Magnetic nanoparticles are nanomaterials consist of magnetic elements, such as iron, nickel, cobalt, chromium, manganese, gadolinium, and their chemical compounds. Magnetic nanoparticles are superparamagnetic because of their nanoscale size, offering great potentials in a variety of applications in their bare form or coated with a surface coating and functional groups chosen for specific uses. Especially, ferrite nanoparticles are the most explored magnetic nanoparticles, which can be greatly increased by clustering of a number of individual superparamagnetic nanoparticles into clusters to form magnetic beads.
Magnetic nanoparticles can be selective attached to a functional molecules and allow transportation to a targeted location under an external magnetic field from an electromagnet or permanent magnet. In order to prevent aggregation and minimize the interaction of the particles with the system environment, surface coating may be required. The surface of ferrite nanoparticles is often modified by surfactants, silica, silicones, or phosphoric acid derivatives to increase their stability in solution. In general, coated magnetic nanoparticles have been widely used in several medical applications, such as cell isolation, immunoassay, diagnostic testing and drug delivery.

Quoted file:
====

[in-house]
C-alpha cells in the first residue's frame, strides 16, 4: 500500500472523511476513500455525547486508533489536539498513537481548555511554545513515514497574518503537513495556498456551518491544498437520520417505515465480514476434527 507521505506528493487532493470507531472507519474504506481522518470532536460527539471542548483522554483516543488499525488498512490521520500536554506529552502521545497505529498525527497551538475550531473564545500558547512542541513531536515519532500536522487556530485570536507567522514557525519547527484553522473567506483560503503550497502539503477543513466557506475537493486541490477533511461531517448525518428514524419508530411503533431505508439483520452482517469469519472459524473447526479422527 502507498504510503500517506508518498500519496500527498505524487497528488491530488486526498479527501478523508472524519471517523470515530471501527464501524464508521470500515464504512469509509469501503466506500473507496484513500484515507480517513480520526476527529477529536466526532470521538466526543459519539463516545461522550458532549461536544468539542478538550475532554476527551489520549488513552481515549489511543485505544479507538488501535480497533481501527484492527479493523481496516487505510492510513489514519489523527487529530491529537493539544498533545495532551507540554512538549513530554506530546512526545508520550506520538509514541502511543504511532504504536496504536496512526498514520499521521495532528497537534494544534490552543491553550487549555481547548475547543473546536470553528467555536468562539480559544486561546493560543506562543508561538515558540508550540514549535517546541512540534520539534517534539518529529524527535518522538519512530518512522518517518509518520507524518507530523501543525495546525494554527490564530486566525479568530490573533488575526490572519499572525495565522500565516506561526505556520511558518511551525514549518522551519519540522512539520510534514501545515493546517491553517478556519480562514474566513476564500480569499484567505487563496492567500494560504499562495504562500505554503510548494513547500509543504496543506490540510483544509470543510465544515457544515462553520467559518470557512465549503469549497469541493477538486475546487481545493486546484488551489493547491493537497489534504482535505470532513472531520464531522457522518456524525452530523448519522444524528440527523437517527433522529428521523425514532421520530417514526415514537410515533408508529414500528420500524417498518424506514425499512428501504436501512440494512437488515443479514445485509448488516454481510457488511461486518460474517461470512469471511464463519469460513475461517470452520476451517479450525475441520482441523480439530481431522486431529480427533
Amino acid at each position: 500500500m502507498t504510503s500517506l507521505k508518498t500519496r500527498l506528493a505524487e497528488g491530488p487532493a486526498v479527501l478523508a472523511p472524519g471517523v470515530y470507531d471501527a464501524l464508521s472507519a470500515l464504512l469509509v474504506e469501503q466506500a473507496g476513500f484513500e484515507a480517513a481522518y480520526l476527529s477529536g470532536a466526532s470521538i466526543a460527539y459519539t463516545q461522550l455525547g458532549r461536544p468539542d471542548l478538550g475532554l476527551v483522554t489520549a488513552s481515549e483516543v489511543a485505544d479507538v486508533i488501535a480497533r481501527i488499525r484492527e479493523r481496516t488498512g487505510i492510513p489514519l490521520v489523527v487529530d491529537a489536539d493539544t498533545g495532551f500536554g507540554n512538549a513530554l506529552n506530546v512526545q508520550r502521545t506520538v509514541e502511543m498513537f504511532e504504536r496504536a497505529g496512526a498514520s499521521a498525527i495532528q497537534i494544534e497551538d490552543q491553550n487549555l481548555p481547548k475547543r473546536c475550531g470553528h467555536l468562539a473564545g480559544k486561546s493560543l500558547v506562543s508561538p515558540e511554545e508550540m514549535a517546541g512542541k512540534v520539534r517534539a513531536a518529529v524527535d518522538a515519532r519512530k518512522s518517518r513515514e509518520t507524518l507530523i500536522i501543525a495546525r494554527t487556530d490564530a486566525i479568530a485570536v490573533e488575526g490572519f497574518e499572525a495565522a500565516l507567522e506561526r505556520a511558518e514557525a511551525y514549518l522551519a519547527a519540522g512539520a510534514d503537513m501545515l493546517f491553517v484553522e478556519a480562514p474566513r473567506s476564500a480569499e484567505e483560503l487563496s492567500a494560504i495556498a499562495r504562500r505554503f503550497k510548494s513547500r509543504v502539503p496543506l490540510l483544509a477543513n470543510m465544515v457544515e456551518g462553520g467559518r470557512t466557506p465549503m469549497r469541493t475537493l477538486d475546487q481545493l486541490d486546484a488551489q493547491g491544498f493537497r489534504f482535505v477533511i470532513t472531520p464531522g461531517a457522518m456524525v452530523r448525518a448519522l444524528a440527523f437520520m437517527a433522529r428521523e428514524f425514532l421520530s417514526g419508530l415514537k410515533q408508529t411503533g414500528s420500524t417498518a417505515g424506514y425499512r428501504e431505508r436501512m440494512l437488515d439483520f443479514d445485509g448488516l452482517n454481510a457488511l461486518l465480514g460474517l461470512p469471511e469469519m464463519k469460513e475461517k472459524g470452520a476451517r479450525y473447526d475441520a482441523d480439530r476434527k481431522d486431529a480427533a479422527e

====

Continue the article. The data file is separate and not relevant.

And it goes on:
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1. Magnetic Property
The properties of magnetic nanoparticles depend on the synthesis method and chemical structure. In most cases, the magnetic nanoparticles range from 1 to 100 nm in size and can display superparamagnetism. Superparamagnetism is caused by thermal effects that the thermal fluctuations are strong enough to spontaneously demagnetize a previously saturated assembly; therefore, these particles have zero coercivity and have no hysteresis. In this state, an external magnetic field is able to magnetize the nanoparticles with much larger magnetic susceptibility. When the field is removed, magnetic nanoparticles exhibit no magnetization. This property can be useful for controlled therapy and targeted drug delivery.
2. Magnetocaloric Effect
Some magnetic materials heat up when they are placed in a magnetic field and cool down when they are removed from a magnetic field, which is defined as the magnetocaloric effect (MCE). Magnetic nanoparticles provide a promising alternative to conventional bulk materials because of their particle size-dependent superparamagnetic features. In addition, the large surface area in magnetic nanoparticles has the potential to provide better heat exchange with the surrounding environment. By careful design of core-shell structures, it would be possible to control the heat exchange between the magnetic nanoparticles and the surrounding matrix, which provide a possible way for improving therapy technologies, such as hyperthermia.
1. Magnetic separation